Shopping malls have found a convenient new tenant: the working population. In a 2019 article for The New York Times, Tom Acitelli found an example in Google’s renovation of Westside Pavilion, a failing mall in Los Angeles, into a new complex for the tech behemoth, slated for completion in 2022. He stated that the biggest beneficiaries of the conversions are co-working enterprises – WeWork, for instance, has properties within shopping centres – quoting a study by global property company Jones Lang LaSalle that found the highest concentration of co-working spaces in retail in the US is in malls. The same study, Acitelli continued, predicted that co-working space in retail in general would grow at an annual rate of 25 percent through 2023. ‘Offices are less risky than retailers,’ he wrote, ‘and in some cases they can generate foot traffic for the mall’s remaining stores and restaurants.’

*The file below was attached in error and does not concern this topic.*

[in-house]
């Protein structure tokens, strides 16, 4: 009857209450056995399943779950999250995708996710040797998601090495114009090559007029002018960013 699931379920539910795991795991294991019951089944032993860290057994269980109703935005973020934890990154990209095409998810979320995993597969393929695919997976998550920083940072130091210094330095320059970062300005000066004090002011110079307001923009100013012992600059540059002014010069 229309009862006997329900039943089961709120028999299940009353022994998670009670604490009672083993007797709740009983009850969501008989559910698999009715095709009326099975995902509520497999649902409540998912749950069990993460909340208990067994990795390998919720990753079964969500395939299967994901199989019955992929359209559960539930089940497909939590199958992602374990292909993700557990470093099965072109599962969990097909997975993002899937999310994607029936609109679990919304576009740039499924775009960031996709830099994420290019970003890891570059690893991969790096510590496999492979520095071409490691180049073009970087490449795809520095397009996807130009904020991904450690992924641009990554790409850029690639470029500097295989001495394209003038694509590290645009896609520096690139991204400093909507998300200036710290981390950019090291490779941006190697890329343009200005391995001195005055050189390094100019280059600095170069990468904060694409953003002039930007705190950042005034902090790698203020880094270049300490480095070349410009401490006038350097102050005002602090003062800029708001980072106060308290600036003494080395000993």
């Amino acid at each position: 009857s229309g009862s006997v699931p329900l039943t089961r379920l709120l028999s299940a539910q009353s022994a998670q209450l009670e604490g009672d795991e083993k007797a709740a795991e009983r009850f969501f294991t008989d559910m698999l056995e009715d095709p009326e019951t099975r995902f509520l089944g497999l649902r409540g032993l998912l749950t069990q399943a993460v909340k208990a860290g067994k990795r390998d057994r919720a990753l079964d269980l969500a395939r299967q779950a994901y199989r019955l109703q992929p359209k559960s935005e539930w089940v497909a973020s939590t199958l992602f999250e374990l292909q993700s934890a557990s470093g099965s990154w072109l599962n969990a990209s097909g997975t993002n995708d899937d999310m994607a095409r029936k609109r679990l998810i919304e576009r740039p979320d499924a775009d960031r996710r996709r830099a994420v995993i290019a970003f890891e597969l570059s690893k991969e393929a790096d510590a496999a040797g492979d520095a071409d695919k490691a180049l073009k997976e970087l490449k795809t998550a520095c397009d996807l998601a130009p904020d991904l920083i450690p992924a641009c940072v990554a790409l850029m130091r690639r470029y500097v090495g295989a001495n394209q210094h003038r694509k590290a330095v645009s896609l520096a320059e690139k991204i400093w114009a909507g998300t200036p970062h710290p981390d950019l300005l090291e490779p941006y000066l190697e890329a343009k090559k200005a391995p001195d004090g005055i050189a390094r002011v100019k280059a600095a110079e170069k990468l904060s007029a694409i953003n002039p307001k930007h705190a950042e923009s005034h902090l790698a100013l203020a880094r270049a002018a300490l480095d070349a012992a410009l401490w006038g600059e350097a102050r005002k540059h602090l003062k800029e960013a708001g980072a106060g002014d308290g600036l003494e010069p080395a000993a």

Similar solutions are cropping up in China, a country found by CBRE research to have built half of the brand new mall space in the world in 2013, only to see 30 per cent vacancy in malls in 2014. In Chengdu, for example, Superimpose transformed the third and fourth floors of a low-occupancy yet centrally located WIFC shopping mall into a creative platform for Soho 3Q, China’s leading co-working office space developer.

With the floors’ two distinct and discrete atmospheres making any kind of uniformity challenging, Superimpose decided to work with the disparateness. They themed the zones as separate worlds according to Chengdu’s two contrasting appellations: ‘land of abundance’ and ‘man-made city’. The former is expressed as a lush green space with natural materials including wood and stone, while the latter relies on orthogonal geometries and industrial materials such as cement board, aluminum and concrete.

Read about more workspaces here.